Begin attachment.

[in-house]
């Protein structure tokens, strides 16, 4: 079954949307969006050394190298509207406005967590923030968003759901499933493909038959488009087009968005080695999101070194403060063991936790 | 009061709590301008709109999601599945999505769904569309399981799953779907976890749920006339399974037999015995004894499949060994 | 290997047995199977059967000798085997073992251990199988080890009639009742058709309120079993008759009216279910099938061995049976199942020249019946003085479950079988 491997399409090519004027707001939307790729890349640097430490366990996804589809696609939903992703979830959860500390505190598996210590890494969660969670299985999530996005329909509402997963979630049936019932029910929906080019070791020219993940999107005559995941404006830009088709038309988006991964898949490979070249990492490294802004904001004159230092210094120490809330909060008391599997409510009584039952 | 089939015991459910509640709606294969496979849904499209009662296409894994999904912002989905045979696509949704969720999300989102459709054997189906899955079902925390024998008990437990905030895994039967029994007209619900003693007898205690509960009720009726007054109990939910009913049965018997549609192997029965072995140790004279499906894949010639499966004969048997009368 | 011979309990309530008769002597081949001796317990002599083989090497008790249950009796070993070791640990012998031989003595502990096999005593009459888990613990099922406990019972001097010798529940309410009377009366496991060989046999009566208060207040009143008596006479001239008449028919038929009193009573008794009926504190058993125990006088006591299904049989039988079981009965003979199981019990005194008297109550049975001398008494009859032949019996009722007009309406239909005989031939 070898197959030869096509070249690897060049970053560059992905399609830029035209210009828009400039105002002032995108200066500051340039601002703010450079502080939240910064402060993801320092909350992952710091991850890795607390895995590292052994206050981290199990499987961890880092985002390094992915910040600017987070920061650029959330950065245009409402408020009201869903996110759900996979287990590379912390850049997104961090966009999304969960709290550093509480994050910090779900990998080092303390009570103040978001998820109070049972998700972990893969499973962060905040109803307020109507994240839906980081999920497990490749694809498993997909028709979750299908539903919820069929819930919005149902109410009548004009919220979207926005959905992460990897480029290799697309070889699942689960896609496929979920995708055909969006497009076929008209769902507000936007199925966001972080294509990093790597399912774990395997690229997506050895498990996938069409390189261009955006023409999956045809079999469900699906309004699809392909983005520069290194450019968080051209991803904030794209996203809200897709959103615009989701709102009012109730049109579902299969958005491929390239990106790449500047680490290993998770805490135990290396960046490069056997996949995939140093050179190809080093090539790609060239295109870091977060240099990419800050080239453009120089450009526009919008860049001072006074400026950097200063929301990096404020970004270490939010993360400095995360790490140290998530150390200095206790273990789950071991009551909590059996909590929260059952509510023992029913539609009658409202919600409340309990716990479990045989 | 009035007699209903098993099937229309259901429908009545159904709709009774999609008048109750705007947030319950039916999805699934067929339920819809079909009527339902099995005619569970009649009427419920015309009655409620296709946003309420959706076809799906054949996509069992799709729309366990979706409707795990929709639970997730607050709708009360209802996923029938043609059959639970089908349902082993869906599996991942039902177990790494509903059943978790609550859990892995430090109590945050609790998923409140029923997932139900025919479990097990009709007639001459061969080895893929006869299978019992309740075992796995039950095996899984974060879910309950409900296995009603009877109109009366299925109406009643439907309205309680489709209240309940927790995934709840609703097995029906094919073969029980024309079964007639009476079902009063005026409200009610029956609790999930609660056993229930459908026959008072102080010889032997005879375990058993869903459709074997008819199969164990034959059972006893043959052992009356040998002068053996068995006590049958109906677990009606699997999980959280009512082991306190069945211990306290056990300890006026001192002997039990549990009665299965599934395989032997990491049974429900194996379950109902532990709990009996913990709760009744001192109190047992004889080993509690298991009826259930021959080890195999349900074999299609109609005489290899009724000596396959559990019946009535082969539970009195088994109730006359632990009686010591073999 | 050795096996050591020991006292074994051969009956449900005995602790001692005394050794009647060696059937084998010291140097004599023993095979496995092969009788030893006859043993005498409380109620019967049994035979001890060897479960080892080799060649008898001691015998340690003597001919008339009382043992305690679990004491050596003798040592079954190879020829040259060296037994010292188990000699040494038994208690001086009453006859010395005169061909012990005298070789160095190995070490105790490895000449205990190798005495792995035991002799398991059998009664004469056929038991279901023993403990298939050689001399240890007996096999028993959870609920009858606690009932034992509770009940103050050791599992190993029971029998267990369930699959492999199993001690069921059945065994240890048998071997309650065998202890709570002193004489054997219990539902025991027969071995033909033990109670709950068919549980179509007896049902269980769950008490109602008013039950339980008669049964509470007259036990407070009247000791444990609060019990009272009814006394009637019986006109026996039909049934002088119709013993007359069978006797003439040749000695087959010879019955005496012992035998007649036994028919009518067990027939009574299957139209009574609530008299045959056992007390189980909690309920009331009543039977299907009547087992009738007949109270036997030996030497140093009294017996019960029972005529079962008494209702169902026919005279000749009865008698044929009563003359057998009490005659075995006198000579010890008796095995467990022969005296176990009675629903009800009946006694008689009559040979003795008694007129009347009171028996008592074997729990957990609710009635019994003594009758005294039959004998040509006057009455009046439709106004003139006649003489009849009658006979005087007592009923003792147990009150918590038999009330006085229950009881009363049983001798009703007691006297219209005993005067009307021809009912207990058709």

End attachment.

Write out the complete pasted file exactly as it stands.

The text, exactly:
[in-house]
């Protein structure tokens, strides 16, 4: 079954949307969006050394190298509207406005967590923030968003759901499933493909038959488009087009968005080695999101070194403060063991936790 | 009061709590301008709109999601599945999505769904569309399981799953779907976890749920006339399974037999015995004894499949060994 | 290997047995199977059967000798085997073992251990199988080890009639009742058709309120079993008759009216279910099938061995049976199942020249019946003085479950079988 491997399409090519004027707001939307790729890349640097430490366990996804589809696609939903992703979830959860500390505190598996210590890494969660969670299985999530996005329909509402997963979630049936019932029910929906080019070791020219993940999107005559995941404006830009088709038309988006991964898949490979070249990492490294802004904001004159230092210094120490809330909060008391599997409510009584039952 | 089939015991459910509640709606294969496979849904499209009662296409894994999904912002989905045979696509949704969720999300989102459709054997189906899955079902925390024998008990437990905030895994039967029994007209619900003693007898205690509960009720009726007054109990939910009913049965018997549609192997029965072995140790004279499906894949010639499966004969048997009368 | 011979309990309530008769002597081949001796317990002599083989090497008790249950009796070993070791640990012998031989003595502990096999005593009459888990613990099922406990019972001097010798529940309410009377009366496991060989046999009566208060207040009143008596006479001239008449028919038929009193009573008794009926504190058993125990006088006591299904049989039988079981009965003979199981019990005194008297109550049975001398008494009859032949019996009722007009309406239909005989031939 070898197959030869096509070249690897060049970053560059992905399609830029035209210009828009400039105002002032995108200066500051340039601002703010450079502080939240910064402060993801320092909350992952710091991850890795607390895995590292052994206050981290199990499987961890880092985002390094992915910040600017987070920061650029959330950065245009409402408020009201869903996110759900996979287990590379912390850049997104961090966009999304969960709290550093509480994050910090779900990998080092303390009570103040978001998820109070049972998700972990893969499973962060905040109803307020109507994240839906980081999920497990490749694809498993997909028709979750299908539903919820069929819930919005149902109410009548004009919220979207926005959905992460990897480029290799697309070889699942689960896609496929979920995708055909969006497009076929008209769902507000936007199925966001972080294509990093790597399912774990395997690229997506050895498990996938069409390189261009955006023409999956045809079999469900699906309004699809392909983005520069290194450019968080051209991803904030794209996203809200897709959103615009989701709102009012109730049109579902299969958005491929390239990106790449500047680490290993998770805490135990290396960046490069056997996949995939140093050179190809080093090539790609060239295109870091977060240099990419800050080239453009120089450009526009919008860049001072006074400026950097200063929301990096404020970004270490939010993360400095995360790490140290998530150390200095206790273990789950071991009551909590059996909590929260059952509510023992029913539609009658409202919600409340309990716990479990045989 | 009035007699209903098993099937229309259901429908009545159904709709009774999609008048109750705007947030319950039916999805699934067929339920819809079909009527339902099995005619569970009649009427419920015309009655409620296709946003309420959706076809799906054949996509069992799709729309366990979706409707795990929709639970997730607050709708009360209802996923029938043609059959639970089908349902082993869906599996991942039902177990790494509903059943978790609550859990892995430090109590945050609790998923409140029923997932139900025919479990097990009709007639001459061969080895893929006869299978019992309740075992796995039950095996899984974060879910309950409900296995009603009877109109009366299925109406009643439907309205309680489709209240309940927790995934709840609703097995029906094919073969029980024309079964007639009476079902009063005026409200009610029956609790999930609660056993229930459908026959008072102080010889032997005879375990058993869903459709074997008819199969164990034959059972006893043959052992009356040998002068053996068995006590049958109906677990009606699997999980959280009512082991306190069945211990306290056990300890006026001192002997039990549990009665299965599934395989032997990491049974429900194996379950109902532990709990009996913990709760009744001192109190047992004889080993509690298991009826259930021959080890195999349900074999299609109609005489290899009724000596396959559990019946009535082969539970009195088994109730006359632990009686010591073999 | 050795096996050591020991006292074994051969009956449900005995602790001692005394050794009647060696059937084998010291140097004599023993095979496995092969009788030893006859043993005498409380109620019967049994035979001890060897479960080892080799060649008898001691015998340690003597001919008339009382043992305690679990004491050596003798040592079954190879020829040259060296037994010292188990000699040494038994208690001086009453006859010395005169061909012990005298070789160095190995070490105790490895000449205990190798005495792995035991002799398991059998009664004469056929038991279901023993403990298939050689001399240890007996096999028993959870609920009858606690009932034992509770009940103050050791599992190993029971029998267990369930699959492999199993001690069921059945065994240890048998071997309650065998202890709570002193004489054997219990539902025991027969071995033909033990109670709950068919549980179509007896049902269980769950008490109602008013039950339980008669049964509470007259036990407070009247000791444990609060019990009272009814006394009637019986006109026996039909049934002088119709013993007359069978006797003439040749000695087959010879019955005496012992035998007649036994028919009518067990027939009574299957139209009574609530008299045959056992007390189980909690309920009331009543039977299907009547087992009738007949109270036997030996030497140093009294017996019960029972005529079962008494209702169902026919005279000749009865008698044929009563003359057998009490005659075995006198000579010890008796095995467990022969005296176990009675629903009800009946006694008689009559040979003795008694007129009347009171028996008592074997729990957990609710009635019994003594009758005294039959004998040509006057009455009046439709106004003139006649003489009849009658006979005087007592009923003792147990009150918590038999009330006085229950009881009363049983001798009703007691006297219209005993005067009307021809009912207990058709």